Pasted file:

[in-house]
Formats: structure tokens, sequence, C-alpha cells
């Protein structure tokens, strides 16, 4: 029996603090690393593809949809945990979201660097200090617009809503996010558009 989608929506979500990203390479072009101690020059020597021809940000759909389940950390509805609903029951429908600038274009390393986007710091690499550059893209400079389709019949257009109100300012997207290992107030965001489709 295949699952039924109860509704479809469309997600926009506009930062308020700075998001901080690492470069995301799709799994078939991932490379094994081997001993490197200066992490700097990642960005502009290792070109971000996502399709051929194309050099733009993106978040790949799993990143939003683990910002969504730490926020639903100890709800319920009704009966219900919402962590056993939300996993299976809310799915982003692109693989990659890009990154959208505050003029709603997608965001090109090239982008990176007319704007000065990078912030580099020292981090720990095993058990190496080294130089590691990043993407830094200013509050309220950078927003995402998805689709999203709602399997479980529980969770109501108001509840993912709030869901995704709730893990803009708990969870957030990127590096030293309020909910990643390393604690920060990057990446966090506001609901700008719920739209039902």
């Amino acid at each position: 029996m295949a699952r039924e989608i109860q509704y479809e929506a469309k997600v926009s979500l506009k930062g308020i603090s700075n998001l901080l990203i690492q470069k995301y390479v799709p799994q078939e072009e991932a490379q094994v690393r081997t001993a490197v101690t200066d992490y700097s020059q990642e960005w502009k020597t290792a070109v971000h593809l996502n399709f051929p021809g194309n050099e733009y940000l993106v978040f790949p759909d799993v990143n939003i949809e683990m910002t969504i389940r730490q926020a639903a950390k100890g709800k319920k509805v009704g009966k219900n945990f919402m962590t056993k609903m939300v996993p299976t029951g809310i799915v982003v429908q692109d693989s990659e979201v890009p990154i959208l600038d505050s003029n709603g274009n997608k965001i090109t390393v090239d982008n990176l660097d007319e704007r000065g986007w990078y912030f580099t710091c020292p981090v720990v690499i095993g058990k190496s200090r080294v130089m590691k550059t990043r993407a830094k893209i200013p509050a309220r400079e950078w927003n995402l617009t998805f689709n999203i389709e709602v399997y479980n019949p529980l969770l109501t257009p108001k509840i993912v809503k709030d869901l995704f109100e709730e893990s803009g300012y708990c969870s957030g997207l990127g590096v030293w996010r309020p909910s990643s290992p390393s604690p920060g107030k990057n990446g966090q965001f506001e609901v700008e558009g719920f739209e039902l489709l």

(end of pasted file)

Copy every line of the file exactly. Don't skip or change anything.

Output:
[in-house]
Formats: structure tokens, sequence, C-alpha cells
């Protein structure tokens, strides 16, 4: 029996603090690393593809949809945990979201660097200090617009809503996010558009 989608929506979500990203390479072009101690020059020597021809940000759909389940950390509805609903029951429908600038274009390393986007710091690499550059893209400079389709019949257009109100300012997207290992107030965001489709 295949699952039924109860509704479809469309997600926009506009930062308020700075998001901080690492470069995301799709799994078939991932490379094994081997001993490197200066992490700097990642960005502009290792070109971000996502399709051929194309050099733009993106978040790949799993990143939003683990910002969504730490926020639903100890709800319920009704009966219900919402962590056993939300996993299976809310799915982003692109693989990659890009990154959208505050003029709603997608965001090109090239982008990176007319704007000065990078912030580099020292981090720990095993058990190496080294130089590691990043993407830094200013509050309220950078927003995402998805689709999203709602399997479980529980969770109501108001509840993912709030869901995704709730893990803009708990969870957030990127590096030293309020909910990643390393604690920060990057990446966090506001609901700008719920739209039902």
């Amino acid at each position: 029996m295949a699952r039924e989608i109860q509704y479809e929506a469309k997600v926009s979500l506009k930062g308020i603090s700075n998001l901080l990203i690492q470069k995301y390479v799709p799994q078939e072009e991932a490379q094994v690393r081997t001993a490197v101690t200066d992490y700097s020059q990642e960005w502009k020597t290792a070109v971000h593809l996502n399709f051929p021809g194309n050099e733009y940000l993106v978040f790949p759909d799993v990143n939003i949809e683990m910002t969504i389940r730490q926020a639903a950390k100890g709800k319920k509805v009704g009966k219900n945990f919402m962590t056993k609903m939300v996993p299976t029951g809310i799915v982003v429908q692109d693989s990659e979201v890009p990154i959208l600038d505050s003029n709603g274009n997608k965001i090109t390393v090239d982008n990176l660097d007319e704007r000065g986007w990078y912030f580099t710091c020292p981090v720990v690499i095993g058990k190496s200090r080294v130089m590691k550059t990043r993407a830094k893209i200013p509050a309220r400079e950078w927003n995402l617009t998805f689709n999203i389709e709602v399997y479980n019949p529980l969770l109501t257009p108001k509840i993912v809503k709030d869901l995704f109100e709730e893990s803009g300012y708990c969870s957030g997207l990127g590096v030293w996010r309020p909910s990643s290992p390393s604690p920060g107030k990057n990446g966090q965001f506001e609901v700008e558009g719920f739209e039902l489709l």